In an ever-changing, increasingly complex world, it’s more important than ever that our nation’s youth are prepared to bring knowledge and skills to solve problems, make sense of information and know how to gather and evaluate evidence to make decisions. These are the kinds of skills that students develop in science, technology, engineering and math — disciplines collectively known as STEM.
So begins a page dedicated to STEM on the U.S. Department of Education’s website. As true as that statement may ring, many take issue with the omission of art from the buzzy STEM equation, evidenced by a determined push to update the acronym to “STEAM.”
Detractors argue that adding art to the mix would distract STEM’s focus from hard sciences, but proponents suggest the more inclusive STEAM approach would add valuable elements — creative problem-solving, design skills and aesthetic appreciation among them — to a platform that’s built on the integration of disciplines.
It wouldn’t be a stretch to call local artist and educator Jayne Lawrence a cheerleader for the STEAM movement. A native of Illinois, Lawrence relocated to San Antonio in 1983, co-directed the bygone Blue Star gallery Cactus Bra Space with likeminded artist Leigh Anne Lester for 19 years and has been teaching art at UTSA since 2000. While Lawrence is known for work that runs the gamut from intricate drawings of hybrid specimens and scenes seemingly plucked from surreal fairytales to conceptual, mannequin-like sculptures she refers to as her “ladies,” her latest — and potentially greatest — project recently materialized in the Wunderkammer for Ontological Observation (aka the WOO Lab), a “cabinet of curiosities” housed in UTSA’s Department of Art & Art History.
As its name might suggest — ontology is the philosophical study of being — the nascent WOO Lab is both ambiguous and all-encompassing, but its goals are quite specific: to pique curiosity, spark creativity and coax visitors out of their comfort zones to discover new ways to think, learn, work, solve problems, even see the world and its inhabitants.
Curated by Lawrence as something of an evolving installation, the lab in its earliest configuration contains anatomical models and posters, skulls aplenty, assorted taxidermy, preserved beetles and spiders, wasp nests, exotic feathers, seashells, bones and complete animal skeletons interspersed with microscopes, early image projectors known as “magic lanterns” and complementary work by local artists including Ken Little, Alex Rubio, Judith Cottrell, Megan Harrison and Lawrence herself. Save for a sunlit workstation where guests can research, draw, write or simply observe, the visual takeaway is as much “gallery” as it is “lab” — and that’s clearly the point.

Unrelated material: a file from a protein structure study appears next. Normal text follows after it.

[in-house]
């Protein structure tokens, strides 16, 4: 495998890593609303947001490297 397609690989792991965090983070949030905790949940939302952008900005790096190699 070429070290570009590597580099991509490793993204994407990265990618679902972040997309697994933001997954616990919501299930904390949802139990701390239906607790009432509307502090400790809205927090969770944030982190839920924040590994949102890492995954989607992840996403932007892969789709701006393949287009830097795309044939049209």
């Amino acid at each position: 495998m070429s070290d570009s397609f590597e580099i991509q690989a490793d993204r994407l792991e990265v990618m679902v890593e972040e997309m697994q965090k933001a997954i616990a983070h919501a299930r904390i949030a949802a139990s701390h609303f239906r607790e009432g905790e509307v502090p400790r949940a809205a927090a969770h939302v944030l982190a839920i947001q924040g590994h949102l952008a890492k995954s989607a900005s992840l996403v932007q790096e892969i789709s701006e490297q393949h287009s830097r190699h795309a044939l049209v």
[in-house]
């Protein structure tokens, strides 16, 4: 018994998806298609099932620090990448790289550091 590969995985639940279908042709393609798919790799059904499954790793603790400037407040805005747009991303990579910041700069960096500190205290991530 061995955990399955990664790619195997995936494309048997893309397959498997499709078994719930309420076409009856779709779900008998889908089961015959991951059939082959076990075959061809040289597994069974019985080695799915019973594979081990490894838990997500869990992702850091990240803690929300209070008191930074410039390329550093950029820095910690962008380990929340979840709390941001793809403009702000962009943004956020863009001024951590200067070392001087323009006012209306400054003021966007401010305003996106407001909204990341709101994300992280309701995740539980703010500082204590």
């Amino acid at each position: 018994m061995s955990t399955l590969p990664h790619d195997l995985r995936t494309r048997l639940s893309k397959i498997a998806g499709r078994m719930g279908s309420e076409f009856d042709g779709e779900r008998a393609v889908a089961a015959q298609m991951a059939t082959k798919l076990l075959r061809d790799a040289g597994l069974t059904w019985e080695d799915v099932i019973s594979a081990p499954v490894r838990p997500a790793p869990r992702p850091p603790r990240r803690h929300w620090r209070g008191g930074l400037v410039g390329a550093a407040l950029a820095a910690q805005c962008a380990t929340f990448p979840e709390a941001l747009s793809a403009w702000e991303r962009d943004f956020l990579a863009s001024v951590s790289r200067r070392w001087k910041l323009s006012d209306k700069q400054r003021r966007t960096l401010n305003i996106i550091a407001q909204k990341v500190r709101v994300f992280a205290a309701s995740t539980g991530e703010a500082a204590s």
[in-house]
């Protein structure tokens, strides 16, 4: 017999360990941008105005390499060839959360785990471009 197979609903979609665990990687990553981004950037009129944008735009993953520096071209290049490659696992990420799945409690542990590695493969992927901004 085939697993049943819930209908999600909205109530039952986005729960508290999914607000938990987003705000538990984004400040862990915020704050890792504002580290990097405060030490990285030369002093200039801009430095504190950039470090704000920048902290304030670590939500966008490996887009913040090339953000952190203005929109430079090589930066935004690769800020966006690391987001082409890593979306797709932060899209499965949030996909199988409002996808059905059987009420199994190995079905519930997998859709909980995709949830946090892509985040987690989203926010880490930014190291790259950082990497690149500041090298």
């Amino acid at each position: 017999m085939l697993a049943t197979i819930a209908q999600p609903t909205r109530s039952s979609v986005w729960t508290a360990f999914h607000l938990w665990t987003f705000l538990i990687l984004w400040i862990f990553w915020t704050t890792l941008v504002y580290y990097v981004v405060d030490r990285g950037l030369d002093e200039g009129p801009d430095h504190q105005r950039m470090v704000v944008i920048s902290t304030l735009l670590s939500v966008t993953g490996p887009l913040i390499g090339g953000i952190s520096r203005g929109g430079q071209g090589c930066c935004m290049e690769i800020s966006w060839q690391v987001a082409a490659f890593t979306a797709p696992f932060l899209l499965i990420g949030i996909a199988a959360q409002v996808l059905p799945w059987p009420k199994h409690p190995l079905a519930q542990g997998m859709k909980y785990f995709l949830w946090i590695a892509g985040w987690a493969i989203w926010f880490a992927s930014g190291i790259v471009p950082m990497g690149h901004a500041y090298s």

Two weeks after the WOO Lab opened to the public, I arranged a lunch meeting with Lawrence and fellow artist and educator Michele Monseau. Longtime friends with a shared history rooted in the early artist-run spaces of the Blue Star Arts Complex — Monseau ran Three Walls Gallery next door to Cactus Bra Space — the pair are both UTSA grads who now teach at the university. For their latest chapter together, Lawrence invited Monseau to inaugurate the WOO Lab with an exhibition of her meditative video pieces fielddowndeep, powerline (heave) and chaosterrain.
While both were visibly excited about the lab becoming a reality, conversation drifted into fascinating territory exploring the inspirations for the space, its present-day relevance and the concepts and practices that might be employed there in the future. More than once, Monseau drew parallels between the left brain-right brain theory and trends within education systems — specifically cold, hard facts trumping aesthetics and creativity.
“We have to be able to see the whole picture,” she said.
Lawrence got starry-eyed musing about robotic bees, the Nature Lab at the Rhode Island School of Design, the fusion of art and science that connects author Keri Smith’s interactive guide How to Be an Explorer of the World: Portable Life Museum and the far-flung endeavors of MIT Media Lab professor Neri Oxman, whose notable projects include 3D-printed interplanetary survival garments enhanced with synthetically engineered microorganisms and a “Silk Pavilion” created by a swarm of 6,5000 computer-guided silkworms.
“She’s amazing,” Lawrence said. “So, with all that, it is design. If we’re going to build clothing, if we’re going to create an environment, if we’re going to create a building … we have to have some sort of aesthetic.”
If You Build It, They Will Come
The WOO Lab has been on Lawrence’s to-do list for at least a decade.
“I’ve been writing this [in my] annual report for 10 years,” she said. “I am working on a nature lab.”